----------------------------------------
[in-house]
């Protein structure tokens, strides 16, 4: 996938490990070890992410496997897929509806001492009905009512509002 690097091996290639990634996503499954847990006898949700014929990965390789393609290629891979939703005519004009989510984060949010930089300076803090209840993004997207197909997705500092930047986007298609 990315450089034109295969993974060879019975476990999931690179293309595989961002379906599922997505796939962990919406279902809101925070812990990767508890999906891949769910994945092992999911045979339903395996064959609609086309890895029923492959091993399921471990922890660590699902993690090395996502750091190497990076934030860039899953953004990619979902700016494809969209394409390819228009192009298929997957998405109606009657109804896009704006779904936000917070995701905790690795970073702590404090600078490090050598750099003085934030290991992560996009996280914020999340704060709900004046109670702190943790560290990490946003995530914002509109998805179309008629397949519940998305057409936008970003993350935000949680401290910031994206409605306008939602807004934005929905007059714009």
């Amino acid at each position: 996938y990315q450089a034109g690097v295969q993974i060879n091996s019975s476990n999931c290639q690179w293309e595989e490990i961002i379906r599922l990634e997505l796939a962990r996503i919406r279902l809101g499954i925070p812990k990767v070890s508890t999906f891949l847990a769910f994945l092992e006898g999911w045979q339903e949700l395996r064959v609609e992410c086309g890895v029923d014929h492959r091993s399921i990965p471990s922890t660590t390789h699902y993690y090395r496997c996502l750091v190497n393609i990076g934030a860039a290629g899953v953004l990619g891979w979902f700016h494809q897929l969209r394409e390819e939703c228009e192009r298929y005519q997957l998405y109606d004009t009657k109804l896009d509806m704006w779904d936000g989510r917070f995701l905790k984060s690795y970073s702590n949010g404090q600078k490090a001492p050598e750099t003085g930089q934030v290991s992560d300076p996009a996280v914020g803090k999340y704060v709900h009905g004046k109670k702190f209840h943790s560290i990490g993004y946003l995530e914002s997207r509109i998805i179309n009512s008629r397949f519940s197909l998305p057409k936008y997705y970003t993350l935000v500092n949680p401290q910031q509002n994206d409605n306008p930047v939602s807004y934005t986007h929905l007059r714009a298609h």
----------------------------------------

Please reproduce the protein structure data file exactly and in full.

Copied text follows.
[in-house]
């Protein structure tokens, strides 16, 4: 996938490990070890992410496997897929509806001492009905009512509002 690097091996290639990634996503499954847990006898949700014929990965390789393609290629891979939703005519004009989510984060949010930089300076803090209840993004997207197909997705500092930047986007298609 990315450089034109295969993974060879019975476990999931690179293309595989961002379906599922997505796939962990919406279902809101925070812990990767508890999906891949769910994945092992999911045979339903395996064959609609086309890895029923492959091993399921471990922890660590699902993690090395996502750091190497990076934030860039899953953004990619979902700016494809969209394409390819228009192009298929997957998405109606009657109804896009704006779904936000917070995701905790690795970073702590404090600078490090050598750099003085934030290991992560996009996280914020999340704060709900004046109670702190943790560290990490946003995530914002509109998805179309008629397949519940998305057409936008970003993350935000949680401290910031994206409605306008939602807004934005929905007059714009």
């Amino acid at each position: 996938y990315q450089a034109g690097v295969q993974i060879n091996s019975s476990n999931c290639q690179w293309e595989e490990i961002i379906r599922l990634e997505l796939a962990r996503i919406r279902l809101g499954i925070p812990k990767v070890s508890t999906f891949l847990a769910f994945l092992e006898g999911w045979q339903e949700l395996r064959v609609e992410c086309g890895v029923d014929h492959r091993s399921i990965p471990s922890t660590t390789h699902y993690y090395r496997c996502l750091v190497n393609i990076g934030a860039a290629g899953v953004l990619g891979w979902f700016h494809q897929l969209r394409e390819e939703c228009e192009r298929y005519q997957l998405y109606d004009t009657k109804l896009d509806m704006w779904d936000g989510r917070f995701l905790k984060s690795y970073s702590n949010g404090q600078k490090a001492p050598e750099t003085g930089q934030v290991s992560d300076p996009a996280v914020g803090k999340y704060v709900h009905g004046k109670k702190f209840h943790s560290i990490g993004y946003l995530e914002s997207r509109i998805i179309n009512s008629r397949f519940s197909l998305p057409k936008y997705y970003t993350l935000v500092n949680p401290q910031q509002n994206d409605n306008p930047v939602s807004y934005t986007h929905l007059r714009a298609h």